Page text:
What’s your beef? Mine is beef with broccoli. A delicious choice from any of our fine local Chinese food establishments: Osaka, Chopsticks House, No. 1 Kitchen II. Not the original No. 1 Kitchen, though, because I live outside of their delivery zone.
I also have a beef with the new sales tax increase coming in 2011. Among other less selfish reasons, it’s annoying. At my bookstore, Blue Bicycle Books, we already know most prices after tax. You want to buy that $12.50 book? That’ll be $13.44.
$19.98? Bam: $21.48.
We can tell you that up front. No surprises at the register here. Now we have to learn the final totals all over again. Annoying.
We should build schools. We should pay teachers tons. We should even raise taxes to do it, just not the sales tax. But before we raise any taxes, here are a few people we can shake down first:
1. The Internet Gurus.
Let us make a reasonable estimate of Amazon’s annual revenues, most of which are tax exempt. Let’s say $20 billion. Let’s say 2 percent of that is from South Carolina. The sales tax, 7.5 percent, would be $30 million. Just from Amazon.
But local government is asking you to kick in extra at the hardware store, driving more money to the Internet Gurus, those sweatshirted studmuffins who give mankind cool ways to view baby pictures on our smart phones.
They speak passionately of the Net’s potential on an almost evolutionary scale, as though they are just a part of a larger push to create a race of peaceful, sentient beings who communicate entirely by wireless brainwaves. With their monk-like, religious asceticism, they claim they’re not into computers for the money, and yet somehow they have plenty of it.
At least the old tycoons had class and taste. Do you think Mark Cuban is going to build Carnegie libraries all over the country?
Meanwhile, people have a little more reason to skip bricks-and-mortar shopping.
My bookstore is on King Street. Yes, we’re in a recession, but this is a great street in one of the greatest cities in the country. On the two blocks above me, between John and Mary, there are 12 empty storefronts. Between our store and the empty Millennium Music on Calhoun, there is one other retail store.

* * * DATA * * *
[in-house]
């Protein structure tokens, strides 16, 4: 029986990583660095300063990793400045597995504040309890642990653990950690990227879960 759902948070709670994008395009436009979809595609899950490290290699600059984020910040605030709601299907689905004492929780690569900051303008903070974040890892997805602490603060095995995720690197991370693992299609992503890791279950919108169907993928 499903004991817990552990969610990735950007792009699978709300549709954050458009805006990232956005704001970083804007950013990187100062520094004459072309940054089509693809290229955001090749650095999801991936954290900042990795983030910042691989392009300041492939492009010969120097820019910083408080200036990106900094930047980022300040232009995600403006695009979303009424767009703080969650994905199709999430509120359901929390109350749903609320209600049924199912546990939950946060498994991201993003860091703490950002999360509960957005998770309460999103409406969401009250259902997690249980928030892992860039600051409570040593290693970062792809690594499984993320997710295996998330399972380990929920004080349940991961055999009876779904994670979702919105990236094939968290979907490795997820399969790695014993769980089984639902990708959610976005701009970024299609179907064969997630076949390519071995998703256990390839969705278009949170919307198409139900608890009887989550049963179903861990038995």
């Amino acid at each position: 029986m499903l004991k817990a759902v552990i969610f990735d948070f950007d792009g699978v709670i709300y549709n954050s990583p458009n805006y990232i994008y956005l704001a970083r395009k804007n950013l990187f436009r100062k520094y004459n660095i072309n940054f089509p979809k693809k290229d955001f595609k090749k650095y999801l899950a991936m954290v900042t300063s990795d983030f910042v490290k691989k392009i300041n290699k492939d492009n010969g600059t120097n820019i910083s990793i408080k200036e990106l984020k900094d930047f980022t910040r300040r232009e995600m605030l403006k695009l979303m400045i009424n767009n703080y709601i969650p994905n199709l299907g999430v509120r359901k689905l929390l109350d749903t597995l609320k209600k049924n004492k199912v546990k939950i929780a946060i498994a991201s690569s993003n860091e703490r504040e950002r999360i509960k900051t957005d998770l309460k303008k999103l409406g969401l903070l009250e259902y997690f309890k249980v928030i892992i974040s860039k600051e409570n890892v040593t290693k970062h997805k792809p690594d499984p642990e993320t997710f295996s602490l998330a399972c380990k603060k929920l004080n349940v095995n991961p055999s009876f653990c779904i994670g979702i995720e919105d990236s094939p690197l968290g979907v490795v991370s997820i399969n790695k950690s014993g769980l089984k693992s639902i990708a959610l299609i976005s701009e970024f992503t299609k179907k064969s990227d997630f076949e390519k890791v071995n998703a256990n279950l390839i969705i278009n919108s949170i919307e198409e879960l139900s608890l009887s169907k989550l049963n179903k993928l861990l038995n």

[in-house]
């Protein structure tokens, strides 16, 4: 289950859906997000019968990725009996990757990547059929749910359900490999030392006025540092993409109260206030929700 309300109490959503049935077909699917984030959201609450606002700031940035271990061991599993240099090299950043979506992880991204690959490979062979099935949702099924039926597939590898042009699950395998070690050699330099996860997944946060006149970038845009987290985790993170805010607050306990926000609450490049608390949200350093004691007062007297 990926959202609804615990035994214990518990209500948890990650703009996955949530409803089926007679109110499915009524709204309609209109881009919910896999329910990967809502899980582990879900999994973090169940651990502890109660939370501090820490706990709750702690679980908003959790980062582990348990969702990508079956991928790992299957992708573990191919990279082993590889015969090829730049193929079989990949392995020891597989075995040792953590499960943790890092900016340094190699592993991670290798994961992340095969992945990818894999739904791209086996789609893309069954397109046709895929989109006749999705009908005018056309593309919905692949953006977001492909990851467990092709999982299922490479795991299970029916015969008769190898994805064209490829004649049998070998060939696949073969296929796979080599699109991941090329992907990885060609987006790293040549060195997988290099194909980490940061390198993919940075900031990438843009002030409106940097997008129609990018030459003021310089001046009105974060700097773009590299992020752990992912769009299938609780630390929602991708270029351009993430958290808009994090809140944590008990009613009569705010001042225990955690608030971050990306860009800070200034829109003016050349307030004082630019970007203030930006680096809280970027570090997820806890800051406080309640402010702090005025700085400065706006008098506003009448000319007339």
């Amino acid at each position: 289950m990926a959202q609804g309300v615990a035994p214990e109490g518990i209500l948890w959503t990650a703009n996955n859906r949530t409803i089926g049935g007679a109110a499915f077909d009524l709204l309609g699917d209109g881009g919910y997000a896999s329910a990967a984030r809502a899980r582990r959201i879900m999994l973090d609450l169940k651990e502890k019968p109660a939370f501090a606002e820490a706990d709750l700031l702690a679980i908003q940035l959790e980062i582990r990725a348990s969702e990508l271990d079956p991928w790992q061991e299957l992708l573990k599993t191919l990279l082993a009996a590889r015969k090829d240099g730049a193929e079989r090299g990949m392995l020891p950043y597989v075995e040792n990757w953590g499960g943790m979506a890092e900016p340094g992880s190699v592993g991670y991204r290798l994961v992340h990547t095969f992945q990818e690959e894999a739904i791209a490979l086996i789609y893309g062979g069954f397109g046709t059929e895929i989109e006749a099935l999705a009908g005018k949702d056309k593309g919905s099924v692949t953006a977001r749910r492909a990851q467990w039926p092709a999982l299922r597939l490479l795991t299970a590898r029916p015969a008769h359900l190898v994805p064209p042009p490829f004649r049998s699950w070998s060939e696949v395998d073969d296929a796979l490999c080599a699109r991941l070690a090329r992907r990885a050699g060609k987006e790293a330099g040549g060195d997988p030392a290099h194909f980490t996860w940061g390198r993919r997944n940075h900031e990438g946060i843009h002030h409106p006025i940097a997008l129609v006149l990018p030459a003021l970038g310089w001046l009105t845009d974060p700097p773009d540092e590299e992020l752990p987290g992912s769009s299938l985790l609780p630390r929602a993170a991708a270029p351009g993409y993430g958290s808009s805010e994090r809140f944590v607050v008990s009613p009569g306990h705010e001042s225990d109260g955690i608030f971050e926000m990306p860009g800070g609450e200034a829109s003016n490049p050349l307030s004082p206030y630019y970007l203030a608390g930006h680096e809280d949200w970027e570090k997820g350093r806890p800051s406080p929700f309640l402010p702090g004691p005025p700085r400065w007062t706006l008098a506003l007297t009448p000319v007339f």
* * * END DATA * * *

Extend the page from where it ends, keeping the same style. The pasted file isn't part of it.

In 50 years we’ll laugh at the Internet Gurus the same way we laugh at 30 Rock‘s Kenneth Parcell’s reverence for television. In the meantime Jeff Bezos will blow his billions on Skittles and Atari cartridges.
2. Credit Card Processors.
The November vote was an early Christmas present to these guys. Most retail sales are via credit and debit cards. Retailers pay fees of 2 to 3 percent on every sale. My little operation will pay an extra $300 in fees next year, thanks to the tax increase, and the schools get none of that. Maybe if we hit the processors up they’ll stop cold-calling every single day and asking us to switch.
3. People who have their political status on Facebook set to Libertarian.
Is this you? Do you want to legalize hard drugs and unpasteurized milk? Do you think taxes should be a flat rate if they exist at all? Let me guess. You are white, you are a dude, you have a college degree, at least four video game systems, and a tattered copy of Atlas Shrugged.
The fact is that for poor people, a larger percentage of income goes to just staying warm and paying rent. So a “fair,” across-the-board tax increase hits them harder.
In closing, I’m a little confused as to why we even need money for education. The South Carolina lottery was supposed to solve this problem.
“Mommy, why is that man buying that big bottle of beer and all those lottery tickets?”
“It’s for the betterment of society, dear. That man is a hero.”